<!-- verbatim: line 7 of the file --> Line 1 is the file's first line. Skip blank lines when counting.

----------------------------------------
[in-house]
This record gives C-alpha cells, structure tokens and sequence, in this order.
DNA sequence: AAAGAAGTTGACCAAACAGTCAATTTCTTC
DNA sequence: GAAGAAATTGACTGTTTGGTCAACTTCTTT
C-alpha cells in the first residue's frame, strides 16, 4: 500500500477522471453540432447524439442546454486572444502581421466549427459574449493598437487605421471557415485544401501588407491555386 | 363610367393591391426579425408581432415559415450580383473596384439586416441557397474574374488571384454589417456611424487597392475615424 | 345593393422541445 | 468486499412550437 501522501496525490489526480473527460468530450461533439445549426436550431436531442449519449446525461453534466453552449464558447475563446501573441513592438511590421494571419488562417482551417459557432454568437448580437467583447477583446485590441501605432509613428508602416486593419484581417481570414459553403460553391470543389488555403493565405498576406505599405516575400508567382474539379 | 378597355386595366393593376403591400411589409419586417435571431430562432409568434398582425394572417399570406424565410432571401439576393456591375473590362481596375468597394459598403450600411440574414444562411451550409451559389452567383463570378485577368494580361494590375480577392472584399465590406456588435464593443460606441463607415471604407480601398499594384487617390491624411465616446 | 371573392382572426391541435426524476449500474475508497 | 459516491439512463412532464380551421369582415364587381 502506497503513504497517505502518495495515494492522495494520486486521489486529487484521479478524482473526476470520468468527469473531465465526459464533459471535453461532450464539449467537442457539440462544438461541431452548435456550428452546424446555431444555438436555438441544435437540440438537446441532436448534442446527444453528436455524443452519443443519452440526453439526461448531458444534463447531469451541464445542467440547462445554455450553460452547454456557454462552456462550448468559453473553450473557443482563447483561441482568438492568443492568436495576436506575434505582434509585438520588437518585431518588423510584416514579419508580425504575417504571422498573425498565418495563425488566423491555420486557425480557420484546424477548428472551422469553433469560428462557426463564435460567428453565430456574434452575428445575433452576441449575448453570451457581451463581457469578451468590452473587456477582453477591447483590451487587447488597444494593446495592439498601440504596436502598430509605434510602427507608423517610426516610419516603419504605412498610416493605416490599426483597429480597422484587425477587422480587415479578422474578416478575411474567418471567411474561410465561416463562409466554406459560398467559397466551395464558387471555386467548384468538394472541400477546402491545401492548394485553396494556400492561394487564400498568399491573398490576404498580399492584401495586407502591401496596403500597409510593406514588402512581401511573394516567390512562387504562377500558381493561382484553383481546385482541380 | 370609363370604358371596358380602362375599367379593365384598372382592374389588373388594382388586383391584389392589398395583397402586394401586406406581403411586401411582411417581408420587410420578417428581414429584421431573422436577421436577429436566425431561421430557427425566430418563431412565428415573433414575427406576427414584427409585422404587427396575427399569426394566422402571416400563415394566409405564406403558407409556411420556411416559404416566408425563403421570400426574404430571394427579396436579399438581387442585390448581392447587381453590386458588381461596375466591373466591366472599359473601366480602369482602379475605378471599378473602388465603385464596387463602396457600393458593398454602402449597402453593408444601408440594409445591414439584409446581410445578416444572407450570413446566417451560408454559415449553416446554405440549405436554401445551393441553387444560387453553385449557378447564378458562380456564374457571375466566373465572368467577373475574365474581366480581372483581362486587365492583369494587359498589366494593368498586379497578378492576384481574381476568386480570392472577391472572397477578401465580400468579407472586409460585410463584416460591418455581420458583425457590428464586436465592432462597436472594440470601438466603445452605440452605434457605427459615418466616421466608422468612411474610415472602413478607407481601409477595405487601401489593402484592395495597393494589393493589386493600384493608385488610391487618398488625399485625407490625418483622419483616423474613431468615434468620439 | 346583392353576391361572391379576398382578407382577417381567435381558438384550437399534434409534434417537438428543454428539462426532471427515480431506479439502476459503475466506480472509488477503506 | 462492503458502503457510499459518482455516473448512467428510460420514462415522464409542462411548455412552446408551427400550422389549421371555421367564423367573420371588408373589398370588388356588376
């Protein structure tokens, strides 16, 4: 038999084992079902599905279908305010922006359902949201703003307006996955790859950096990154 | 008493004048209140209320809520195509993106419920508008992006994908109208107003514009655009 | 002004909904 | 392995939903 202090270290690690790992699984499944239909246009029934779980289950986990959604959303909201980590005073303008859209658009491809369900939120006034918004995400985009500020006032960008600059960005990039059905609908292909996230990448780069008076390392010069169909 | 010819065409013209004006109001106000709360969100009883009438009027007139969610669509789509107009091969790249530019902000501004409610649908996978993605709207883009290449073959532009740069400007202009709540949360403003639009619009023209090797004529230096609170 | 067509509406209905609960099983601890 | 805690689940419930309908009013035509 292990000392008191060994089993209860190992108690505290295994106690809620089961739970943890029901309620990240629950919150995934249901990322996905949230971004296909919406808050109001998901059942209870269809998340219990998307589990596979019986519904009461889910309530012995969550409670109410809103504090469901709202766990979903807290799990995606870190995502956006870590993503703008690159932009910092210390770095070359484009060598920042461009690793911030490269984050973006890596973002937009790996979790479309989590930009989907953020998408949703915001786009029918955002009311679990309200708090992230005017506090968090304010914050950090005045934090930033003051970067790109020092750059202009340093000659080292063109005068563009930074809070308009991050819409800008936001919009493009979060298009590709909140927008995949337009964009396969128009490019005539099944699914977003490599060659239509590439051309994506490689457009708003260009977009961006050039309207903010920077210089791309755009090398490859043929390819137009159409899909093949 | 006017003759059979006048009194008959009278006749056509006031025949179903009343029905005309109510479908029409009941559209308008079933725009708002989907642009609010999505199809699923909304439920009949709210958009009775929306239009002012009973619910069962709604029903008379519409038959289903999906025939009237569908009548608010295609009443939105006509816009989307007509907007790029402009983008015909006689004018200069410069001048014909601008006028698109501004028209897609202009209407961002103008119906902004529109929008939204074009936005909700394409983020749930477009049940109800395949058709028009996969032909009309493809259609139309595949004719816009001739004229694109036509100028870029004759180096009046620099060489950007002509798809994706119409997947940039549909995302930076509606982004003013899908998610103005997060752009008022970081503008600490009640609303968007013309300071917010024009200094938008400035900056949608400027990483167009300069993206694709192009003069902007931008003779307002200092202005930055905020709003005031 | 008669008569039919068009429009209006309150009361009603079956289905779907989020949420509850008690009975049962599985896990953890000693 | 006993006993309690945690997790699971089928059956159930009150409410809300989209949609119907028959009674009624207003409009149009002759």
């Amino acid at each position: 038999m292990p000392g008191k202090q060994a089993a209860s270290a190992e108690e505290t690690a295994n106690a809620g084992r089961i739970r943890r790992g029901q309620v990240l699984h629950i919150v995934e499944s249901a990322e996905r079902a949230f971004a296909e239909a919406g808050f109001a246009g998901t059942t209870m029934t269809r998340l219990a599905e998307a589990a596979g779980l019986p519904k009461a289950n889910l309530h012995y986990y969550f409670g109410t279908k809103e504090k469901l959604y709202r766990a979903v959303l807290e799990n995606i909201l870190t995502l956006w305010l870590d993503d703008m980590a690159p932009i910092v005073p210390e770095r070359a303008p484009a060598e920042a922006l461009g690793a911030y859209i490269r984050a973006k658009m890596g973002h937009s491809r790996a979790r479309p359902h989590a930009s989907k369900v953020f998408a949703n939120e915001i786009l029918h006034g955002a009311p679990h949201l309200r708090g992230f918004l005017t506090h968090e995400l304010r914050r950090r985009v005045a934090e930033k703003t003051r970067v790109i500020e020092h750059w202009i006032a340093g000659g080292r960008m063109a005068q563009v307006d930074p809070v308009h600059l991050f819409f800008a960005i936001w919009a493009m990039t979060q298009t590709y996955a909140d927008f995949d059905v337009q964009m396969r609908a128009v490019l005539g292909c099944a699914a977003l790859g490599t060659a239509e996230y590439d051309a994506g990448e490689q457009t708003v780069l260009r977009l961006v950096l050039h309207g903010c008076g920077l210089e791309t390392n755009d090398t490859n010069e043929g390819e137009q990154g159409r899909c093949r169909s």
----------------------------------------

């Amino acid at each position: 038999m292990p000392g008191k202090q060994a089993a209860s270290a190992e108690e505290t690690a295994n106690a809620g084992r089961i739970r943890r790992g029901q309620v990240l699984h629950i919150v995934e499944s249901a990322e996905r079902a949230f971004a296909e239909a919406g808050f109001a246009g998901t059942t209870m029934t269809r998340l219990a599905e998307a589990a596979g779980l019986p519904k009461a289950n889910l309530h012995y986990y969550f409670g109410t279908k809103e504090k469901l959604y709202r766990a979903v959303l807290e799990n995606i909201l870190t995502l956006w305010l870590d993503d703008m980590a690159p932009i910092v005073p210390e770095r070359a303008p484009a060598e920042a922006l461009g690793a911030y859209i490269r984050a973006k658009m890596g973002h937009s491809r790996a979790r479309p359902h989590a930009s989907k369900v953020f998408a949703n939120e915001i786009l029918h006034g955002a009311p679990h949201l309200r708090g992230f918004l005017t506090h968090e995400l304010r914050r950090r985009v005045a934090e930033k703003t003051r970067v790109i500020e020092h750059w202009i006032a340093g000659g080292r960008m063109a005068q563009v307006d930074p809070v308009h600059l991050f819409f800008a960005i936001w919009a493009m990039t979060q298009t590709y996955a909140d927008f995949d059905v337009q964009m396969r609908a128009v490019l005539g292909c099944a699914a977003l790859g490599t060659a239509e996230y590439d051309a994506g990448e490689q457009t708003v780069l260009r977009l961006v950096l050039h309207g903010c008076g920077l210089e791309t390392n755009d090398t490859n010069e043929g390819e137009q990154g159409r899909c093949r169909s």